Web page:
I try to counter myself, it’s because it goes against the accepted norm — Work (physical and mental) and Be Wealthy. If everyone were to bet which obviously won’t happen, the world wouldn’t move forward. Well, luckily there’s enough time to go about our day’s work and still bet so it’s not a mutually exclusive task. I stop thinking, I’m not sure where to pitch my tent, I’m trying to be objective.
I tried to write about this topic when I had a discussion with a friend a few months ago about whether gambling had a positive or negative net effect on the society but then in reading about the topic — I really was going with the mindset that I’d find data that proves that it has a net negative effect on the society but all the results from research papers I examined were inconclusive about the net effect of betting on the economy, because the value of non-monetary impact is subjective.
Stories that touch
Student athletes are the biggest targets for points shaving schemes and sports gambling troubles. Students do not have much money and are easily bribed. One Arizona State University student, Stevin Smith was paid $80,000 in 1994 to throw four games.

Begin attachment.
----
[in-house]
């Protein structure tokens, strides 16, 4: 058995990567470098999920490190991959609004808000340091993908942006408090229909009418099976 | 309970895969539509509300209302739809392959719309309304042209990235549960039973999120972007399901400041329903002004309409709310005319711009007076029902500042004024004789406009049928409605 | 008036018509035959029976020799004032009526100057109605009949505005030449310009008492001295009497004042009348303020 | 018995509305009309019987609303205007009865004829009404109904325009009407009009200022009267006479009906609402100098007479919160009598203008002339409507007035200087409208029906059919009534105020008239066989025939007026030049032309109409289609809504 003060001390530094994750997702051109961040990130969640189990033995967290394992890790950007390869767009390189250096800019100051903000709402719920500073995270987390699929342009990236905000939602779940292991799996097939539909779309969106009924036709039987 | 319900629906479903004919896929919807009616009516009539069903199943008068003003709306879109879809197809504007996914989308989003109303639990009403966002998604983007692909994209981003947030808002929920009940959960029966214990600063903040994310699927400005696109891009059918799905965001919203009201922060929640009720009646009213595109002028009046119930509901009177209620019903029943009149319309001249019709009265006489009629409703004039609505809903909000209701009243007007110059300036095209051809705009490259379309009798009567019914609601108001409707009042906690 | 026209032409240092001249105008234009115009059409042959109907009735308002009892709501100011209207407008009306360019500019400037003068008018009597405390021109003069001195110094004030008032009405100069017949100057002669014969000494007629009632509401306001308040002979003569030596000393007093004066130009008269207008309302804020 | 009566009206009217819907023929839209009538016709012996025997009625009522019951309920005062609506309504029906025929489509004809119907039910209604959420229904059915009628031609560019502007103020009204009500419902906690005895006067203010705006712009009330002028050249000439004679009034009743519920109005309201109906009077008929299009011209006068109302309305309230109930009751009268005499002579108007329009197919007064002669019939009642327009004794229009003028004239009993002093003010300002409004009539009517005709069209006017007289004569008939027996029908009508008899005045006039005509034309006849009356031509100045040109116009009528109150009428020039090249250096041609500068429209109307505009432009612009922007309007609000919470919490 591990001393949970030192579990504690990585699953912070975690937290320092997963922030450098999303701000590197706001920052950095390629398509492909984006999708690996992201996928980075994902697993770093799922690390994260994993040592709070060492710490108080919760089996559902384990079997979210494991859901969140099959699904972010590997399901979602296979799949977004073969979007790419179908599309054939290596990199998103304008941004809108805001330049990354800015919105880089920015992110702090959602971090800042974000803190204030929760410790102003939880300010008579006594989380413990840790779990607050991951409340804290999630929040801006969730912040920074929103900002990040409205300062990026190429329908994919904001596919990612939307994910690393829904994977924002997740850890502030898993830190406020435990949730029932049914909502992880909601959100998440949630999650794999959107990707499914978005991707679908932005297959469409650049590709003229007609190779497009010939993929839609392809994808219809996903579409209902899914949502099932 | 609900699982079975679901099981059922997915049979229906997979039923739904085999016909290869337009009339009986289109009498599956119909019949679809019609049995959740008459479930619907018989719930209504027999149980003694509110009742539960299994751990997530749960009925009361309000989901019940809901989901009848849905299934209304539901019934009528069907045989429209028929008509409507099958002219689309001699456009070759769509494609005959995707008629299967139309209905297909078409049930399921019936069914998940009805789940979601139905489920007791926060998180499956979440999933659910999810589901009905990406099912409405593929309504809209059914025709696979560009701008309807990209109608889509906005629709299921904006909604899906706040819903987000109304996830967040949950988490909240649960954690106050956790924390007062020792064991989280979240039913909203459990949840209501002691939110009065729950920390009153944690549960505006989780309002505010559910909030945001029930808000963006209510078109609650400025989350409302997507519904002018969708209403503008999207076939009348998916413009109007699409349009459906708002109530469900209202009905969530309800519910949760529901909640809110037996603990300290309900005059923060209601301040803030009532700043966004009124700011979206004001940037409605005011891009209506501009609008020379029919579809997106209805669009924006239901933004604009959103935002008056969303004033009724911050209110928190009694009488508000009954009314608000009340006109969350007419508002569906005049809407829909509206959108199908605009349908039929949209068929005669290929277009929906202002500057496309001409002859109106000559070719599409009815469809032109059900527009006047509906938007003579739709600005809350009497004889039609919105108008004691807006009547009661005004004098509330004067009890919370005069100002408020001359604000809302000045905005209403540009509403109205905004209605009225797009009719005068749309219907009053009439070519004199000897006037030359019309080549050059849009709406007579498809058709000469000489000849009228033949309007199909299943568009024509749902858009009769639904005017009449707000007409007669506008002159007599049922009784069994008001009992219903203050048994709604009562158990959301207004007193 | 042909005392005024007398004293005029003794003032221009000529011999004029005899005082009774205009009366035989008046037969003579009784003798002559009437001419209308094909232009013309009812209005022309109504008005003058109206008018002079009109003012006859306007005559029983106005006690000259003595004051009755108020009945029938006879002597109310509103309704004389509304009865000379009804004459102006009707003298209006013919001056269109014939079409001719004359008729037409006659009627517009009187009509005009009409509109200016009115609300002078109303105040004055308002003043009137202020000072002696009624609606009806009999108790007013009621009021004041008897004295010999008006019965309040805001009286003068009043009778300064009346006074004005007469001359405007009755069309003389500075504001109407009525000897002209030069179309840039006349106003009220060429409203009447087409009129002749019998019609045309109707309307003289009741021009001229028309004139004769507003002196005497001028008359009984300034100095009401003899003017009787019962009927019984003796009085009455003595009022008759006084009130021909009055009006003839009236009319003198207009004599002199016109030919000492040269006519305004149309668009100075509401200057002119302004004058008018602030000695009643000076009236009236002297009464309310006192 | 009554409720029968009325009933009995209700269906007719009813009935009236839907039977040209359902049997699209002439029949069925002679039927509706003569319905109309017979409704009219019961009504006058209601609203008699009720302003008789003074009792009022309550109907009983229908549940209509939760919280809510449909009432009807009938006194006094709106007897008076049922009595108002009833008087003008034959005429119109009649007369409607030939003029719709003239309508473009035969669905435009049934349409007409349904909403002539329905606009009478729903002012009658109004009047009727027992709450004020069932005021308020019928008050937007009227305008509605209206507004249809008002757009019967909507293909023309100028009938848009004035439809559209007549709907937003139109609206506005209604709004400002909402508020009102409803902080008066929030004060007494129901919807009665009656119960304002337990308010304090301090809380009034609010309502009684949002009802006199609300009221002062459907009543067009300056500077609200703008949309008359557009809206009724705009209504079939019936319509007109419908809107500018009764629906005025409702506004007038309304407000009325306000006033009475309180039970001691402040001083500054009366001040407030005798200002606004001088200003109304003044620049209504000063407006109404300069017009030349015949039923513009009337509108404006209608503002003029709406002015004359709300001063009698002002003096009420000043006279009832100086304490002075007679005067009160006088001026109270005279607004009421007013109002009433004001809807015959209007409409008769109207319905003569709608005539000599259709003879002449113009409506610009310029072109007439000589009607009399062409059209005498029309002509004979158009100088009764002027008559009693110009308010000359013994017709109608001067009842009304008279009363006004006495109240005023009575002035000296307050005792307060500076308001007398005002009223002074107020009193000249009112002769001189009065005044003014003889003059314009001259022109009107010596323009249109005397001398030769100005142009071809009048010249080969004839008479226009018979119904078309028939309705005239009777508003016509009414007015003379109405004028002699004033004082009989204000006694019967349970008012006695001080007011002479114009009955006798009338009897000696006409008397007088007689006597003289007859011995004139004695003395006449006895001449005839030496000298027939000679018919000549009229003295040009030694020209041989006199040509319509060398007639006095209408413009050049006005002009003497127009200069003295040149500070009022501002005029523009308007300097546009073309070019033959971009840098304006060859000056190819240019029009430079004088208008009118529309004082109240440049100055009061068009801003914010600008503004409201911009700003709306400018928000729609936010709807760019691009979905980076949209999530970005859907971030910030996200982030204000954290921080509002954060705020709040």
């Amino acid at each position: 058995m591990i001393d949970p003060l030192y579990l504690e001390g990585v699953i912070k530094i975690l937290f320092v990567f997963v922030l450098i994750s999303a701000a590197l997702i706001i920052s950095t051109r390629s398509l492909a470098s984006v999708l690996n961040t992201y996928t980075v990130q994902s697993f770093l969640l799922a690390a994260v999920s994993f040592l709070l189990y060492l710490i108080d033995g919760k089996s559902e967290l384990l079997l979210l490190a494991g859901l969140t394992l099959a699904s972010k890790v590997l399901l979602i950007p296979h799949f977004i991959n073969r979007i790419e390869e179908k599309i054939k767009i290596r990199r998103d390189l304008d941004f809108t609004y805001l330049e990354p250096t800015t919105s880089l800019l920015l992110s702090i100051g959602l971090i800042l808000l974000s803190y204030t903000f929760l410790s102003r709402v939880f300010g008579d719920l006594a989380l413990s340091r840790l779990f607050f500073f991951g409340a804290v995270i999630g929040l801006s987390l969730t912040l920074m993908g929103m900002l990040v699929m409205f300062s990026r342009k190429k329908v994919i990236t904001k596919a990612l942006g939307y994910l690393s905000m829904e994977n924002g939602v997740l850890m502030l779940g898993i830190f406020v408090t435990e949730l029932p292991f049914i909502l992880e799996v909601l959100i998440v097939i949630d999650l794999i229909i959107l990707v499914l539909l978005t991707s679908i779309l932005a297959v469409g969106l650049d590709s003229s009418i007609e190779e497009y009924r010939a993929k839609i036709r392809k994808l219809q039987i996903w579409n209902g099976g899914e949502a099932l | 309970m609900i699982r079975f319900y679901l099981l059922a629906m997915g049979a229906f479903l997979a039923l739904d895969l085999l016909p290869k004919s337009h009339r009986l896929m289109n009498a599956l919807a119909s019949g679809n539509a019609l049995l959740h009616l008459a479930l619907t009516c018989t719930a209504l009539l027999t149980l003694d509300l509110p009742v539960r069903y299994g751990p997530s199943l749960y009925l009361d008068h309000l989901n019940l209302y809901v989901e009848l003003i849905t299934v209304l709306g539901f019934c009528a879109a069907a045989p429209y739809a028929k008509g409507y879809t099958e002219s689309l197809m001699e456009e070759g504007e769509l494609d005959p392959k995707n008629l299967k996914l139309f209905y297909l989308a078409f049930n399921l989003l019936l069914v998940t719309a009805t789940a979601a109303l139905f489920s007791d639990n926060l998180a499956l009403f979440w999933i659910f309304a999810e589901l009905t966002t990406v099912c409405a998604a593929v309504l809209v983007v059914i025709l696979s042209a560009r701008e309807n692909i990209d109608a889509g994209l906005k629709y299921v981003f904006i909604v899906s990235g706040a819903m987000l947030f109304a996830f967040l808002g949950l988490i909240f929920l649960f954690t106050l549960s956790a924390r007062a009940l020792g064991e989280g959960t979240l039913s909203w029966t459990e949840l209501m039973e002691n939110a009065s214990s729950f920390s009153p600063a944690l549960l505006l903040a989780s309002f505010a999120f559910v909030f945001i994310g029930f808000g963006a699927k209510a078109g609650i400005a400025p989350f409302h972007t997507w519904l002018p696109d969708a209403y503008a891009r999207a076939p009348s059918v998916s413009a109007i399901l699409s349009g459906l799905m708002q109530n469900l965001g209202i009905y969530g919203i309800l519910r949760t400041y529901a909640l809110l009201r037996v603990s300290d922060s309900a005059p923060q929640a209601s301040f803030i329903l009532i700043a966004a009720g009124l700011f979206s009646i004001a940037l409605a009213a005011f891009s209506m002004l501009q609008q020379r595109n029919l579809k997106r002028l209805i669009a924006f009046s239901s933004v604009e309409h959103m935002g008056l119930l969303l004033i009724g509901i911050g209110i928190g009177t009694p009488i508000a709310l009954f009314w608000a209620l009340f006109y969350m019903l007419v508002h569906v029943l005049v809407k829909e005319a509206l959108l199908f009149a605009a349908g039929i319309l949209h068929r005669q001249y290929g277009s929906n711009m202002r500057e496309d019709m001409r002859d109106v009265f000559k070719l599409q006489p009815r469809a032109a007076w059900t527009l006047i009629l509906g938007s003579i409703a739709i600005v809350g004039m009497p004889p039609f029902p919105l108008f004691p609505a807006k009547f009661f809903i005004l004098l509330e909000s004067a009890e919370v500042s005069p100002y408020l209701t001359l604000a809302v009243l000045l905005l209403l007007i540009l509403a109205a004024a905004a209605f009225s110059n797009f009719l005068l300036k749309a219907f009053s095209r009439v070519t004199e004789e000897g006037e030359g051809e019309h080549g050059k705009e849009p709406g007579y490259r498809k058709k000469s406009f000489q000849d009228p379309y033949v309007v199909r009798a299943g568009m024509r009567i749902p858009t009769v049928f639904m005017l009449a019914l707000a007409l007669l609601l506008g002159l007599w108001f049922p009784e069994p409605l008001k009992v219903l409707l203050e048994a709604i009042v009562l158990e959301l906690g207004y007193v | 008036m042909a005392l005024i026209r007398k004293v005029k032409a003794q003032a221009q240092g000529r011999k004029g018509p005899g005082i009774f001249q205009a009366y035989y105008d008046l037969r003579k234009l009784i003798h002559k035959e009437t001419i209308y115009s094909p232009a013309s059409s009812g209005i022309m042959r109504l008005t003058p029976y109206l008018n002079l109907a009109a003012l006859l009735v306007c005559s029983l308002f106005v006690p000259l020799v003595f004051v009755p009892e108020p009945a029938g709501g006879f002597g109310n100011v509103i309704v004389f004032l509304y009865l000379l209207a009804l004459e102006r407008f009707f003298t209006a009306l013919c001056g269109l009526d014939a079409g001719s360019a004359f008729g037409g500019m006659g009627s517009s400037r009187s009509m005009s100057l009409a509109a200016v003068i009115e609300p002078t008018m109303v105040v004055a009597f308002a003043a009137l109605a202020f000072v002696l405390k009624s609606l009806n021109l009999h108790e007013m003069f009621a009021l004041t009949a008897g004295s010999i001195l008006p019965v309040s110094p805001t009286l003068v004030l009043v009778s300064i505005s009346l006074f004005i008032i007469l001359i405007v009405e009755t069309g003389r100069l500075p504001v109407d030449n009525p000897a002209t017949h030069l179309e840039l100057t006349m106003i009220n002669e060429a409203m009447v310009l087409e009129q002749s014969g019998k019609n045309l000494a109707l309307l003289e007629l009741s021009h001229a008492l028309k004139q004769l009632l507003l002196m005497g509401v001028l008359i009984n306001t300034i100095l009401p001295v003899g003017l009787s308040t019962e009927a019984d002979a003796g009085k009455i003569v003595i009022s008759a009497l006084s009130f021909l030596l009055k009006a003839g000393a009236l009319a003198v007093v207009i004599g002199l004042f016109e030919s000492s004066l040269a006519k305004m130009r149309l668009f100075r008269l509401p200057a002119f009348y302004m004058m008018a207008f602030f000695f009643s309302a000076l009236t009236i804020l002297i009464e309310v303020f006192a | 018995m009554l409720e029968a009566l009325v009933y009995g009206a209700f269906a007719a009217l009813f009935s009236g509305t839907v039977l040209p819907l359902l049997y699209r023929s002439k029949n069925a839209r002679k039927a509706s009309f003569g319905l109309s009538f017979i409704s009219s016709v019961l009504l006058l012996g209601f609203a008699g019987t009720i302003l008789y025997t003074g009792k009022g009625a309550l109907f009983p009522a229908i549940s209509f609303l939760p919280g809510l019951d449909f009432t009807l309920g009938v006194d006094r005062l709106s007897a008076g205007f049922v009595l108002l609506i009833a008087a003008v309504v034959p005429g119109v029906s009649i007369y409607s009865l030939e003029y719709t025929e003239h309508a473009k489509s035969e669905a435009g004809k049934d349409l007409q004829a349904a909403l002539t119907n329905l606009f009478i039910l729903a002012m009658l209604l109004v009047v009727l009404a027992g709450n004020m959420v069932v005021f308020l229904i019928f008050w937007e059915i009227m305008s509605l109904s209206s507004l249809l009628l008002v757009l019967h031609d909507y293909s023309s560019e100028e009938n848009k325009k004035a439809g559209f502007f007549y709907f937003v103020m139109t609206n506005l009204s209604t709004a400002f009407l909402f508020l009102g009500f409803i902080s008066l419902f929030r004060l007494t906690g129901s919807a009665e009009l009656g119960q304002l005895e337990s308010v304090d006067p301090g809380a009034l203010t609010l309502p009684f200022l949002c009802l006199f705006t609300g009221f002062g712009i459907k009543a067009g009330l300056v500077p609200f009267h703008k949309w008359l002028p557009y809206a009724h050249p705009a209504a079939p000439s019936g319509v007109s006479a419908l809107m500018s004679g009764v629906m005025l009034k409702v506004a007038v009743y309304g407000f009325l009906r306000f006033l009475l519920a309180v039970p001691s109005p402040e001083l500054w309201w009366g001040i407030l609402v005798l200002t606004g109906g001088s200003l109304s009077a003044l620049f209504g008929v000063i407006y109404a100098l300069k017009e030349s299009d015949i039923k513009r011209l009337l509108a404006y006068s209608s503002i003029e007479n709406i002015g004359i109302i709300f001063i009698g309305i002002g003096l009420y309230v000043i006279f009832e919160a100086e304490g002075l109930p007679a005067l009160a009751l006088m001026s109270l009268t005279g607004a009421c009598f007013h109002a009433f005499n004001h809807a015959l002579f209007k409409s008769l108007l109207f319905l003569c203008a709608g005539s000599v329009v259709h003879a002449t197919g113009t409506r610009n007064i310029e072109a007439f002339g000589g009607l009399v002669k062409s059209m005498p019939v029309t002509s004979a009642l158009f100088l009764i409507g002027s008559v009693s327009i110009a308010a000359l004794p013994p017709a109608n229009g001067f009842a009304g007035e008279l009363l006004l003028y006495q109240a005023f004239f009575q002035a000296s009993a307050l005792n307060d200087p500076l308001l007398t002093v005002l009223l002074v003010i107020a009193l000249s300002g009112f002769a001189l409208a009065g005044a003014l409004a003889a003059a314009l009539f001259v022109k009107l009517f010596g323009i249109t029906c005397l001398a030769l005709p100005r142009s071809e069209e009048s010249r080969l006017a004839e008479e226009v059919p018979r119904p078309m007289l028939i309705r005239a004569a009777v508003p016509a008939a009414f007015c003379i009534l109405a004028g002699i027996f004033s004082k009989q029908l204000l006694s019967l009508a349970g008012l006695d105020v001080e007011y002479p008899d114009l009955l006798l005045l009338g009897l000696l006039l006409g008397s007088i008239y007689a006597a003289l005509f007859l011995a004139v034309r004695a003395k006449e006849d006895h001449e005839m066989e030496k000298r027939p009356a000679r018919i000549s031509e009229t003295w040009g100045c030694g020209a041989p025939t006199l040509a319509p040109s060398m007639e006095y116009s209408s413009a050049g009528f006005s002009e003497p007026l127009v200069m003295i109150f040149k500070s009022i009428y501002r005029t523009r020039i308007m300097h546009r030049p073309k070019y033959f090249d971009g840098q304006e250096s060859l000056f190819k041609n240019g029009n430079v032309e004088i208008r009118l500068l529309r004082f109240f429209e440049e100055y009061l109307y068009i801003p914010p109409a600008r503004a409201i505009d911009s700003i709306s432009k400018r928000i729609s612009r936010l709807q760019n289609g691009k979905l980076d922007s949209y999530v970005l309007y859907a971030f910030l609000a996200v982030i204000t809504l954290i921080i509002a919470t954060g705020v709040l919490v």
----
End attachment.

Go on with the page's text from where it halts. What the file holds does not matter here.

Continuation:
Research confirms that lower income people consistently contribute proportionally more of their income to gambling than do middle and high income groups (‘socioeconomic inequality’). However, average annual expenditure on gambling still tends to increase as a function of income class. Thus, total gambling revenue is still primarily contributed by middle and higher income groups. The only exception to this finding of regressivity concerns Internet gambling, where the limited existing research indicates it to be less likely to be regressive, as computer savvy Internet gamblers tend to be better educated and have higher incomes.